Symantec today rolled out a combination security and online backup service aimed at preventing identity theft and the compromise of other personal data for consumers.
The service includes antivirus, anti-spyware, anti-phishing, two-way firewall, and behavior-based malware detection.
"Most importantly, this [rollout] has all of the transaction security technology," says Roland Trolup, Symantec's vice president of consumer products. "The behavior-based protection system defends against crimeware to detect anything that will steal your identity, credit cards, and passwords," such as keyloggers.
The service is aimed at users who want an all-in-one security solution that does most of the work in the background, and with minimal user interaction. Norton 360 also tunes PC performance by diagnosing and fixing any related problems.
Putting all your eggs in one security basket may be convenient, but it can also be risky, some experts say. "Norton 360's all-encompassing approach to end-user security appears to be a good thing at first, but further inspection will reveal this to be a bad idea. Diversity is a great form of security, and relying on all of your security from one vendor opens you up to problems," says David Maynor, CTO of Errata Security.
"Symantec, just like every other AV vendor, has had problems in their software in the past. When you are 100 percent reliant on them for security, how can you be certain they won't have more problems in the future?"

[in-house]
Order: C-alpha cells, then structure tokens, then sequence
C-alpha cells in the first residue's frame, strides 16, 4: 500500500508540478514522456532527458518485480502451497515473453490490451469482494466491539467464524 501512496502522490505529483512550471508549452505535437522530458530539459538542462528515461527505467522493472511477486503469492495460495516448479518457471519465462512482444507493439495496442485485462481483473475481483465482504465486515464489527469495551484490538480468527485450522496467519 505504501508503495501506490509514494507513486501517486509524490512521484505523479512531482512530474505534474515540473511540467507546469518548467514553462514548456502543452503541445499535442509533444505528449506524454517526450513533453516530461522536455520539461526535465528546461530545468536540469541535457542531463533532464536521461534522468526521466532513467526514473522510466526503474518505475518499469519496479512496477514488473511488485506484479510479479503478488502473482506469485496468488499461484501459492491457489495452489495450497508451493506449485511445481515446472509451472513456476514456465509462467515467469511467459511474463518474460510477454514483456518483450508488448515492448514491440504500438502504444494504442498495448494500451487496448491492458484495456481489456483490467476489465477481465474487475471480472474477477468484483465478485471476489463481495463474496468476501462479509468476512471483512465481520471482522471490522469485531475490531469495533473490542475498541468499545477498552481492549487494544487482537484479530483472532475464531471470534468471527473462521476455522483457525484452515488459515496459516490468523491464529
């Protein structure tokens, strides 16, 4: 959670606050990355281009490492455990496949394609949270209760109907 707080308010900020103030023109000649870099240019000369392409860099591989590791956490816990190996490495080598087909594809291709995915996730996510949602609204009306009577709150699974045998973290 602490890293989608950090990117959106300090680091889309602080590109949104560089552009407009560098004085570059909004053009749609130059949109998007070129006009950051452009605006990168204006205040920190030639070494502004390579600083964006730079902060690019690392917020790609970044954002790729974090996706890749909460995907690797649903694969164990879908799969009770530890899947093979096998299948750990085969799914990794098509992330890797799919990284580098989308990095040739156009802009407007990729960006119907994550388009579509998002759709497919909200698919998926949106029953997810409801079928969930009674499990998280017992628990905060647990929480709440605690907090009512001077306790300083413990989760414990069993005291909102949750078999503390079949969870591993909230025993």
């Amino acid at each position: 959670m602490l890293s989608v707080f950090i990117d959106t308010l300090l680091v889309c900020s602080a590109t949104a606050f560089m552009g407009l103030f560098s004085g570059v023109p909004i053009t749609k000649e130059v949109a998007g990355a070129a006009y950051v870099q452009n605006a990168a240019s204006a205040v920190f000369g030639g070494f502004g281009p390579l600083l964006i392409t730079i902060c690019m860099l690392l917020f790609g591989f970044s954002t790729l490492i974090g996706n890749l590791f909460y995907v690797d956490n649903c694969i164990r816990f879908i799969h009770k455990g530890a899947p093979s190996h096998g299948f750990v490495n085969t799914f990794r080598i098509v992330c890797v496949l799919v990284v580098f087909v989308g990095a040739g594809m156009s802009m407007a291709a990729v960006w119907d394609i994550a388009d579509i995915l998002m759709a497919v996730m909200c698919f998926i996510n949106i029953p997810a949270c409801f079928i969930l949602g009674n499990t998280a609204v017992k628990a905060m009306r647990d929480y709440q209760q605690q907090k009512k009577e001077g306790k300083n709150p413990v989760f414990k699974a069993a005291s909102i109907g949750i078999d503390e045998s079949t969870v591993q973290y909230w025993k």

Norton 360 uses Symantec Online Network for Advanced Response (SONAR) technology for behavior-based malware detection to spot new threats in real-time, and the service also removes rootkits in the kernel.
The new software-as-a-service also performs Web authentication to protect against man-in-the-middle attacks, Symantec's Trolup says, and performs vulnerability assessments to ensure strong passwords and to detect vulnerabilities.
"It checks for browser vulnerabilities, misdirected addresses, too... And it makes sure the computer is configured properly," he says.
For backup, it comes with a two-Gbyte, automated online store. "Over one half of consumers don't do backups, and one of the beliefs is it's too difficult... This automatically does backups for them, so it's simpler," Trolup says. Symantec offers additional storage, too, at $29.99 for 5 Gbytes; $49.99 for 10 Gbytes; and $69.99 for 25 Gbytes.
Norton 360 runs with Windows XP and the 32-bit version of Vista. But some of the security features in Norton 360 won't work out of the box with the 64-bit version of Windows Vista, Trolup says, due to Microsoft's PatchGuard.
"Much of the new behavior-based malware detection against crimeware, screenscrapers, and keyloggers is disabled on the 64-bit version," he says. "The net effect is it's less secure. In fairness, it will give us mechanisms as early as Service Pack 1 to turn those back on."
The service is priced at $79.99 for one year and can be installed on up to three PC's.
Kelly Jackson Higgins, Senior Editor, Dark Reading